Just Plead Guilty to DWI in St. Louis County, Are You Nuts?

St. Louis County Curcuit Court

 
St. Louis County Courts Building

“I was drinking, might as well just plead Guilty…”

This is sometimes referred to as throwing yourself on the mercy of the court after being charged with a DWI in St. Louis County.  The problem is, that’s not really throwing yourself at the court’s mercy at all, it’s simply jumping off a cliff and holding on to a false hope that the world is fair without the effort to make it so.  Throwing yourself at the mercy of the court is also not a very good idea in the state of Missouri, remember, the safeguard of presumption of innocence is a right at trial, not a right when allowing the court to do as they wish.  The jury must presume you not guilty, but not the state, needless to say, the state is charging you with a crime, as it presumes you guilty.  That’s their job!  The reason why walking in alone and saying “have at it” to the prosecutor and the judge is that by simply walking in and pleading guilty without the assistance of counsel, you are essentially giving the state full unbridled power to do what they want, and they are more than happy to take you up on that offer.  It makes one wonder, in what capacity do we ever want the government to have full and complete power over us?  Justice is achieved when two opposing sides present their positions.  In this context, those sides are the state, with its nearly unlimited resources, experience, and connections with the court, and you, with very limited of each of the above, and that’s not a fair fight any way you look at it.  If you are not participating in the system, and simply giving up, justice will not be found, only a full and complete prosecution and annihilation will, fair or not.

At the very foundation of our criminal justice system is the right to the iStock_000007195025Smallpresumption of innocence, the right to be heard, and the right to be represented by an attorney.  Why?  Because we don’t want a system of justice wherein simply because the government says you’re guilty, then you should be punished.  These important Constitutional rights were set many years ago to ensure that our system of justice is fair.  The “catcher” is, you have to use your constitutional rights, not simply lay them down and forget you have them.  In a similar context, though unrelated to Driving While Intoxicated, it’s the same with other Constitutional rights; if you didn’t vote, you haven’t participated in the system, if you take advantage of all the applicable tax exemptions, you’re probably paying more tax than you should, and if you won’t use your insurance when you have a medical emergency, there’s a good chance you’ll get wish you had.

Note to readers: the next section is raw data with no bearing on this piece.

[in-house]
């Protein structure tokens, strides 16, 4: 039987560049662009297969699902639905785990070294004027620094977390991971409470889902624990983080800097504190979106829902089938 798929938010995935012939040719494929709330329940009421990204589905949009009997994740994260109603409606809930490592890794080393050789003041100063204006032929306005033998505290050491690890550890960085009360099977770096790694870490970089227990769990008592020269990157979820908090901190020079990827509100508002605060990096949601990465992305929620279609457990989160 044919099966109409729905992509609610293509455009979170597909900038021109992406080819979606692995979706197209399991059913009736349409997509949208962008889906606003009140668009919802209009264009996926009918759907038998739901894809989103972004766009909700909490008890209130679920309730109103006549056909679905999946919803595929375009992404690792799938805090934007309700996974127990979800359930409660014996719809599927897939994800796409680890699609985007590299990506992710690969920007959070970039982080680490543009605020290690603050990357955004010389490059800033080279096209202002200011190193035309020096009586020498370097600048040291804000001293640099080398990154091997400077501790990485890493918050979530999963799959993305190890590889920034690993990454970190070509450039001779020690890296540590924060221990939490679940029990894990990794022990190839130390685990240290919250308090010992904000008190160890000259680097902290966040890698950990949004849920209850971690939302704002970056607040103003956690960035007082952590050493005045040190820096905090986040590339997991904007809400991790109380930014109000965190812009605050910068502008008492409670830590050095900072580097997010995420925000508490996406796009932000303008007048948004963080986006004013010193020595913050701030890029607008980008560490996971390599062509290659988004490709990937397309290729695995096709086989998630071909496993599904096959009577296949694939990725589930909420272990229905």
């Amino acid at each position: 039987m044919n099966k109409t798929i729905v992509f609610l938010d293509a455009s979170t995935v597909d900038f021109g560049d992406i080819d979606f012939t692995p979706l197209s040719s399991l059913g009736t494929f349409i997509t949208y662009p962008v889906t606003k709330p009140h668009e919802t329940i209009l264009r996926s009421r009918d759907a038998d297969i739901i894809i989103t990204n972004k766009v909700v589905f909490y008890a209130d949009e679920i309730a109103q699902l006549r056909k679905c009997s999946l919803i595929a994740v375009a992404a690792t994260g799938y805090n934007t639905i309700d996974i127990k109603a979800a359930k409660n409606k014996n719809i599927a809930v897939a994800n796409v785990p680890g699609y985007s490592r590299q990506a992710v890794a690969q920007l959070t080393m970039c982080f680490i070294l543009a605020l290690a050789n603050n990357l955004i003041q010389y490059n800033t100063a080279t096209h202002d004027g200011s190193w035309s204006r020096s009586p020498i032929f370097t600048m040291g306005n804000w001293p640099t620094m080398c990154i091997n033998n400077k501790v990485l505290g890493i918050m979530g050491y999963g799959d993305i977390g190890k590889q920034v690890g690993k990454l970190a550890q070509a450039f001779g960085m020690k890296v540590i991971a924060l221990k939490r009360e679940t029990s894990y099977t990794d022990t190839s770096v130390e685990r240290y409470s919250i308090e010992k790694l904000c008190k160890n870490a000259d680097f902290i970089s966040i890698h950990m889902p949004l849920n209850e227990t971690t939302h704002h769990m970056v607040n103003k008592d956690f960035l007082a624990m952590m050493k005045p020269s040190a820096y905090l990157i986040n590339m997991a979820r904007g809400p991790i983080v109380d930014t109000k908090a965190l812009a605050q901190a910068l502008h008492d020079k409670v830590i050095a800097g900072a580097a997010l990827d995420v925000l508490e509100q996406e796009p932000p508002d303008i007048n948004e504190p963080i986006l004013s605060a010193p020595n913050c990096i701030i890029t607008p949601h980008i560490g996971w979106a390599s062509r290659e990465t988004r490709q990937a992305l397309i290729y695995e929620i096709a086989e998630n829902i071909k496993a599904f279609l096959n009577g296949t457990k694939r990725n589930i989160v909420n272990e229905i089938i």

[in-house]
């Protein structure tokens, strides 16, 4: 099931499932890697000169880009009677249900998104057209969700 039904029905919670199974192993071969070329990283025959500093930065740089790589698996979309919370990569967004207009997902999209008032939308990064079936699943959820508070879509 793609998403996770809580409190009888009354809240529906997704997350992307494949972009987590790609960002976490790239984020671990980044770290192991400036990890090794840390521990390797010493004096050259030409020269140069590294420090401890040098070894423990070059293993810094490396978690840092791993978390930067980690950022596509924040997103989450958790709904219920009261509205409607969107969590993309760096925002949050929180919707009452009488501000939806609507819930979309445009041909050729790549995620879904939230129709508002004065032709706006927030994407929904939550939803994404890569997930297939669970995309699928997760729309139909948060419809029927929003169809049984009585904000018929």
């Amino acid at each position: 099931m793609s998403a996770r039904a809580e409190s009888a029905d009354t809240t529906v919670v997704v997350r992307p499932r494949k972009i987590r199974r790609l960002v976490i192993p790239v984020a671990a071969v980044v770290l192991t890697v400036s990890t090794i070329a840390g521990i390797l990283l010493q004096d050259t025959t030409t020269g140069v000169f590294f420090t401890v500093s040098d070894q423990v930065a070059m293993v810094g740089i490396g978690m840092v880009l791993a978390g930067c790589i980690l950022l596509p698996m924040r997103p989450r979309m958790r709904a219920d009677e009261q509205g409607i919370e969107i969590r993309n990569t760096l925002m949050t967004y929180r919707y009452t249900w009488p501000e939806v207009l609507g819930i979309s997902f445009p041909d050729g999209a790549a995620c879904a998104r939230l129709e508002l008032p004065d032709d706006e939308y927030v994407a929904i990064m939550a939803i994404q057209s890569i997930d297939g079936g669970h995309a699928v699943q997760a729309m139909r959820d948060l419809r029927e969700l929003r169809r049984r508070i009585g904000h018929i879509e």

Remember, the scales of justice are scales for a reason, don’t jump off your side of the scale and assume the judge of the day will keep things balanced.  If you want justice, you have to work for it, and if you’re in the governments cross-hairs, you had better fight for it.

By: Guss Markwell

DWI in St. Louis County – Driving?

What is “Driving” for Purposes of a DWI

Man in jeans carrying keys to his car

Driving?

Driving under the Missouri DWI Law?

Missouri Revised Statue 577.010 states that “A person commits the crime of “driving while intoxicated” if he operates a motor vehicle while in an intoxicated or drugged condition.”  Interestingly, the crime is of “driving while intoxicated” is defined as “operating” a motor vehicle while intoxicated or drugged, not by “driving”.  So what does “operating” mean?

Missouri Caselaw states that “Operating” is a broad term which the General Assembly did not define by statute; and the court goes on to state that “the General Assembly prompts us to apply the plain and ordinary meaning of the term which can be–and has been–defined quite broadly. ”  So while you may not be actually “driving” a car, you can still be cited for DWI and the court will have to decide if you were “operating” the vehicle, based on the particular facts of the case.

By:  Bill Floodman

Missouri DWI Law 577.010

Driving while intoxicated–sentencing restrictions, Jackson County and certain judicial circuits. 

577.010.  1.  A person commits the crime of “driving while intoxicated” if he operates a motor vehicle while in an intoxicated or drugged condition.

2.  Driving while intoxicated is for the first offense, a class B misdemeanor.  No person convicted of or pleading guilty to the offense of driving while intoxicated shall be granted a suspended imposition of sentence for such offense, unless such person shall be placed on probation for a minimum of two years.

3.  Notwithstanding the provisions of subsection 2 of this section, in a circuit where a DWI court or docket created under section 478.007 or other court-ordered treatment program is available, no person who operated a motor vehicle with fifteen-hundredths of one percent or more by weight of alcohol in such person’s blood shall be granted a suspended imposition of sentence unless the individual participates and successfully completes a program under such DWI court or docket or other court-ordered treatment program.

4.  If a person is not granted a suspended imposition of sentence for the reasons described in subsection 3 of this section for such first offense:

(1)  If the individual operated the motor vehicle with fifteen-hundredths to twenty-hundredths of one percent by weight of alcohol in such person’s blood, the required term of imprisonment shall be not less than forty-eight hours;

(2)  If the individual operated the motor vehicle with greater than twenty-hundredths of one percent by weight of alcohol in such person’s blood, the required term of imprisonment shall be not less than five days.